LETTER


| July/August 1955



Birdsall engine

BIRDSALL ENGINE NO. 2345 OCTOBER, 1899. OWNED BY JOHN B. PARRETT, 4307 NETILLAMOOK STREET, PORTLAND 13, OREGON.

John B. Parrett

MR. PARRETT WRITES

I began my threshing career in 1899 as a pitcher for a rig owned by Bowen-Koepke & Mielke. I am enclosing a picture of the Bird sell engine No. 2345 owned by them. I am on top of the separator with bundle on my fork. I pitched bundles in 1899 and 1900, and in 1901 worked as water boy or sometimes called Water Monkey. I was more interested in the Water Monkey job as that put me nearer the steam end of the outfit as I always wanted to see what made it tick. In 1902 this outfit was bought by Albert Koepke so I bid for the job as engineer and fortunately got it. I thought, BOY am I in the money, getting 2.00, as pitching bundles only paid $1.00 a day. This was my first trial at running an engine and the first attempt to set a slide valve as it had not worked right for the past two years.

I was a little in doubt, perhaps scared a little, but I made my own tram rod, center punch and I had a ball pin hammer and a couple of wrenches. You realize in those days a farm boy was not blessed with very many tools. I tackled the job on Sunday, so as not to be troubled by any company asking questions. Took me some time to find dead center on both head and crank ends, but finally got it and took it off the steam chest cover and proceeded to put the valve where it would or as I thought should work. When I had it finished I wondered, Will it or won't it. Every time I woke up that night I had my mind on that valve and wondering if the engine would run backwards when it should run forwards. On Monday morning I was on the job early so I could try it to see if I had accomplished anything. You can just imagine how happy I was when the old kettle rolled either way as I used the reverse. Guess I had a BIG HEAD, anyhow I felt proud of a job well done.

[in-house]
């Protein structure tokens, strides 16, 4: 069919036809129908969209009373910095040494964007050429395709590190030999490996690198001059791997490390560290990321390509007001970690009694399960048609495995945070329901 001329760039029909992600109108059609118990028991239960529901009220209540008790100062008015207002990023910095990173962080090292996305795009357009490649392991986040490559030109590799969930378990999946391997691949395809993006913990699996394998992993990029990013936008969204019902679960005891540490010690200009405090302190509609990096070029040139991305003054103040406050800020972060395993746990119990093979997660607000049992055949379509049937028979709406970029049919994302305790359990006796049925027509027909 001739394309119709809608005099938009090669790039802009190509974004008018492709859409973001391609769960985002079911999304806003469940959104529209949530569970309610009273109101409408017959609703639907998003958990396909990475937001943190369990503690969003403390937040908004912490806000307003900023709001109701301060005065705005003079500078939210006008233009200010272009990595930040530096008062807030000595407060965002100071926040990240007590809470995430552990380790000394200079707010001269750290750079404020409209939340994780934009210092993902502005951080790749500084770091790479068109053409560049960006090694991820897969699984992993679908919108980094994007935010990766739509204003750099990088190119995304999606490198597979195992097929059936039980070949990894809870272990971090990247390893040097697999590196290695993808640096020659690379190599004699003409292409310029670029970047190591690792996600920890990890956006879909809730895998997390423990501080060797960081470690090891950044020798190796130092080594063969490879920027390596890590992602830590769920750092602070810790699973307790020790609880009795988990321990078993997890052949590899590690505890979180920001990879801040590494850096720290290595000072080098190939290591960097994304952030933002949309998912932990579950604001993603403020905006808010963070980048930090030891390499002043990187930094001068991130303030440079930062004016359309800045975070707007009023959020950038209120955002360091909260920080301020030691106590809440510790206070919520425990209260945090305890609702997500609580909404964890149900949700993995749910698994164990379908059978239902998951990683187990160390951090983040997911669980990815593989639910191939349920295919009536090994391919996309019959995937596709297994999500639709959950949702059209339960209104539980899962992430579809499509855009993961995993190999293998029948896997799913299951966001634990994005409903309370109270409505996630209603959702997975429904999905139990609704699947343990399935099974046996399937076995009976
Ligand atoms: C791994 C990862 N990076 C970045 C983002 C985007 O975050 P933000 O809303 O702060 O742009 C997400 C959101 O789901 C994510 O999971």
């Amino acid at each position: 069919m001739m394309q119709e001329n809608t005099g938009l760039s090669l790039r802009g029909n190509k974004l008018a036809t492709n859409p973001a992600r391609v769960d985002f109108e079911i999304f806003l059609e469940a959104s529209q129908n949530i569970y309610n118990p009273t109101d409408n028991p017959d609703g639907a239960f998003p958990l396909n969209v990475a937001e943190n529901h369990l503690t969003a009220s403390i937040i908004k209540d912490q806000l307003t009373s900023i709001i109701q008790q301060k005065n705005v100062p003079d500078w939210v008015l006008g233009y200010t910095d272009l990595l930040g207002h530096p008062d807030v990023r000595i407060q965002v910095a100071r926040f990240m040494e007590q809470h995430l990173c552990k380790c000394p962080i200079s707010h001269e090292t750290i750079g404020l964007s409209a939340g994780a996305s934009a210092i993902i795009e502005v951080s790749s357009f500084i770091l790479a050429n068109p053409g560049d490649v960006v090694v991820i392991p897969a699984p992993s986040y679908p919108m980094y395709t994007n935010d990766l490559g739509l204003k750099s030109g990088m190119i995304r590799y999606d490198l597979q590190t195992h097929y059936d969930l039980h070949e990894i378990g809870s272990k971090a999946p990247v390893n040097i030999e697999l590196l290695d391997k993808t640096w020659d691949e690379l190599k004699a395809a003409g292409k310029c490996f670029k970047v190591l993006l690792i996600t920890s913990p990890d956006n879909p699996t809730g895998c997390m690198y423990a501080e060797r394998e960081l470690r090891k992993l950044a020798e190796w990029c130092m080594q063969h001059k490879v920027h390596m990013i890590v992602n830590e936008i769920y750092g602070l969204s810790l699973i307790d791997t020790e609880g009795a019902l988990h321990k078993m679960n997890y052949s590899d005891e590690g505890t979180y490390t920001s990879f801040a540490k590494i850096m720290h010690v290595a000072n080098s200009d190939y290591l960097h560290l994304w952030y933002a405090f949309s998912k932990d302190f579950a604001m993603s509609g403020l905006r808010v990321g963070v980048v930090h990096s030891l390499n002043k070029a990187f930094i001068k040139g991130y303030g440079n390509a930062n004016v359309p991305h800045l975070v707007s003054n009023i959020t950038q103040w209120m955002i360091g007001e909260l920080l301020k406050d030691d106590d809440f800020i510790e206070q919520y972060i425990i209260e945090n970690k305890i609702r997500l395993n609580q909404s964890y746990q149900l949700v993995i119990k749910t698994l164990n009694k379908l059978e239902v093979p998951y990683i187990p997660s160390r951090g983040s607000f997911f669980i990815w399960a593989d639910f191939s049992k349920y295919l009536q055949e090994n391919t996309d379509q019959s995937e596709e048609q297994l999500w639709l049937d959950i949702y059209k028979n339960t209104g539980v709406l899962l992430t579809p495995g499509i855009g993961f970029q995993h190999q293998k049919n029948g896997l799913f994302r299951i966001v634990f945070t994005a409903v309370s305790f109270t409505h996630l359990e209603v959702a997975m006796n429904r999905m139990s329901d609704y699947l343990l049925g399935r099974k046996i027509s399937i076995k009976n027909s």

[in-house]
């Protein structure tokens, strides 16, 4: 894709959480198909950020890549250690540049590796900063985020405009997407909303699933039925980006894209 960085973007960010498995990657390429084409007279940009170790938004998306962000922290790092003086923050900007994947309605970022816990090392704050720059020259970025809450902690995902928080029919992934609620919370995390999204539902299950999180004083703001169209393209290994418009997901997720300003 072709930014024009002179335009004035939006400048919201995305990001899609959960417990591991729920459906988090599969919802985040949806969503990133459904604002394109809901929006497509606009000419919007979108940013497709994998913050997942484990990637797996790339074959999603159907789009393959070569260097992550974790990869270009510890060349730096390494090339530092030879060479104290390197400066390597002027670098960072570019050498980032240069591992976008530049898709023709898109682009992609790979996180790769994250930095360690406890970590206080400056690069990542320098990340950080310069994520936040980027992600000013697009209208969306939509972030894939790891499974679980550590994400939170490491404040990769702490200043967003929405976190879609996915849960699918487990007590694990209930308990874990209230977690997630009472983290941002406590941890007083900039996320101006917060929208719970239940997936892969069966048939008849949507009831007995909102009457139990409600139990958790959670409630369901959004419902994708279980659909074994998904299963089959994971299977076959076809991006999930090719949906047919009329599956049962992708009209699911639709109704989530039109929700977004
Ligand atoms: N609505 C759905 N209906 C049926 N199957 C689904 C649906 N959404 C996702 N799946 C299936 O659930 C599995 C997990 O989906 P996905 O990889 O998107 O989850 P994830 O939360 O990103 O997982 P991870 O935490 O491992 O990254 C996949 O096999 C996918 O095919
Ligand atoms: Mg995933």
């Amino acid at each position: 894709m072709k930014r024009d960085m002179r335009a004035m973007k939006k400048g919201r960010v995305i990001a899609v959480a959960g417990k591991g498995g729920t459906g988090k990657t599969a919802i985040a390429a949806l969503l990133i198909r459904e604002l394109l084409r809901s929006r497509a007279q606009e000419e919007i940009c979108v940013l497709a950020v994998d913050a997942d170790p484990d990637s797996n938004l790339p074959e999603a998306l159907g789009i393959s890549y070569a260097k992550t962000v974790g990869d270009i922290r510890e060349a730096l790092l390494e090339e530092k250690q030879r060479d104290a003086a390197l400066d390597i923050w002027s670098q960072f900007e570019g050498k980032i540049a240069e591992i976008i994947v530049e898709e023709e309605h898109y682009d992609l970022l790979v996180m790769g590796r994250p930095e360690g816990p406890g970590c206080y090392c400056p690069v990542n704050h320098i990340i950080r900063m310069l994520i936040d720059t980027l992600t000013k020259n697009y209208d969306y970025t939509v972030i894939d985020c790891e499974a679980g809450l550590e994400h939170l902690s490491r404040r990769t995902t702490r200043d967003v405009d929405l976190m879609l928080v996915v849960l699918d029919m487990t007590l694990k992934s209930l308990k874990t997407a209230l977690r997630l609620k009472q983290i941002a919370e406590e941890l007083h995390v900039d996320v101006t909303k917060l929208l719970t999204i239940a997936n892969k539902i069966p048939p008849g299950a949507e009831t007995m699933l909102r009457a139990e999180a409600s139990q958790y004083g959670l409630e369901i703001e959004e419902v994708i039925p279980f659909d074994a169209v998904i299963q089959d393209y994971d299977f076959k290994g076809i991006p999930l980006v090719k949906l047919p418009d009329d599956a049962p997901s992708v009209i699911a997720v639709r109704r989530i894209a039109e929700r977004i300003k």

Looking back now on that job I see how simple it looks to me. After many years with steam engines, both traction and stationary, I have an idea many other old engineers can look and think back to some such time as experienced by a new engineer. I still love the memories of the old days with the steam thresher. Many in the picture have gone out on that river of no return.

JOHN B. PARRETT, Portland, Oregon

RUBBER TIRED UNDERMOUNTED

This is a description of a rubber tired under mounted steam tractor built by L. A. Hansen, Rolph, Iowa. Mrs. T. H. Smith took pictures of this engine at Mount Pleasant, Iowa reunion for the ALBUM. It has a Hershel Spill man double engine 4 x5. I built a roller bearing reverse gear on this engine, also counterbalanced the crank shaft which works very nice.

The flywheel s 30x6. It has a four speed transmission with top speed about 15 miles per hour. Rear tires are 12x38, front tires 7:50x20. The steam generator is patented and, built by Mr. Carl E. Bishop of Carlisle, Towa. This is made to fit in the fire door. It has 1000 lb. cold water test and we have the safety valve set at 200 pounds. I like this size engine and we have lots of fun with it. It took close to a year and a half, mostly spare time, to build it. This engine s not modeled after any particular engine, just some of my own ideas put together. I am a road contractor and have three D-8's and one D-7 Caterpillar diesel tractors. I think these are as fine pieces of machinery as ever was made. I was raised around steam traction engines and somehow it got into my blood. I guess one never gets rid of it. I also have a 20 hp. Reeves and a 1918 Stanley Steamer which are in A-l condition.